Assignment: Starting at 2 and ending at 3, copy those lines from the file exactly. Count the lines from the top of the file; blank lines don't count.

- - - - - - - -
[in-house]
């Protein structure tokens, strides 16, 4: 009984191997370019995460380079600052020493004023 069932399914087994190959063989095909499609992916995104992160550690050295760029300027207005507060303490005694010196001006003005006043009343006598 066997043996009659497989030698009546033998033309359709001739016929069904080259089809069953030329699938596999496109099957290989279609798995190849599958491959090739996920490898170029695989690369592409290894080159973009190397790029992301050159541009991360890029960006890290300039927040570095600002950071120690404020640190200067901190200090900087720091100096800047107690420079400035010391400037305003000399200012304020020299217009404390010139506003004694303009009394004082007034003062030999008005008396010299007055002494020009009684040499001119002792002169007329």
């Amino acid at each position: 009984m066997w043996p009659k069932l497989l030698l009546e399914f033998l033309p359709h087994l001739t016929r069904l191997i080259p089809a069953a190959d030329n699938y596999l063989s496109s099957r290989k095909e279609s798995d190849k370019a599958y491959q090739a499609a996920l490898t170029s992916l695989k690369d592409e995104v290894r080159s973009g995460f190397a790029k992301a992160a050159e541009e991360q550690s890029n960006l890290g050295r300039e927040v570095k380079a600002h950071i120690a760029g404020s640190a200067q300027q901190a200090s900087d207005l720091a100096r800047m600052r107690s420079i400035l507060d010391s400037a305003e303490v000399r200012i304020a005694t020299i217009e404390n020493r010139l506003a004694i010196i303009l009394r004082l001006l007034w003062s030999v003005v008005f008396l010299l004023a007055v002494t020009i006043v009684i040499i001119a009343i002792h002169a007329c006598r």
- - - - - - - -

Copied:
């Protein structure tokens, strides 16, 4: 009984191997370019995460380079600052020493004023 069932399914087994190959063989095909499609992916995104992160550690050295760029300027207005507060303490005694010196001006003005006043009343006598 066997043996009659497989030698009546033998033309359709001739016929069904080259089809069953030329699938596999496109099957290989279609798995190849599958491959090739996920490898170029695989690369592409290894080159973009190397790029992301050159541009991360890029960006890290300039927040570095600002950071120690404020640190200067901190200090900087720091100096800047107690420079400035010391400037305003000399200012304020020299217009404390010139506003004694303009009394004082007034003062030999008005008396010299007055002494020009009684040499001119002792002169007329």
């Amino acid at each position: 009984m066997w043996p009659k069932l497989l030698l009546e399914f033998l033309p359709h087994l001739t016929r069904l191997i080259p089809a069953a190959d030329n699938y596999l063989s496109s099957r290989k095909e279609s798995d190849k370019a599958y491959q090739a499609a996920l490898t170029s992916l695989k690369d592409e995104v290894r080159s973009g995460f190397a790029k992301a992160a050159e541009e991360q550690s890029n960006l890290g050295r300039e927040v570095k380079a600002h950071i120690a760029g404020s640190a200067q300027q901190a200090s900087d207005l720091a100096r800047m600052r107690s420079i400035l507060d010391s400037a305003e303490v000399r200012i304020a005694t020299i217009e404390n020493r010139l506003a004694i010196i303009l009394r004082l001006l007034w003062s030999v003005v008005f008396l010299l004023a007055v002494t020009i006043v009684i040499i001119a009343i002792h002169a007329c006598r």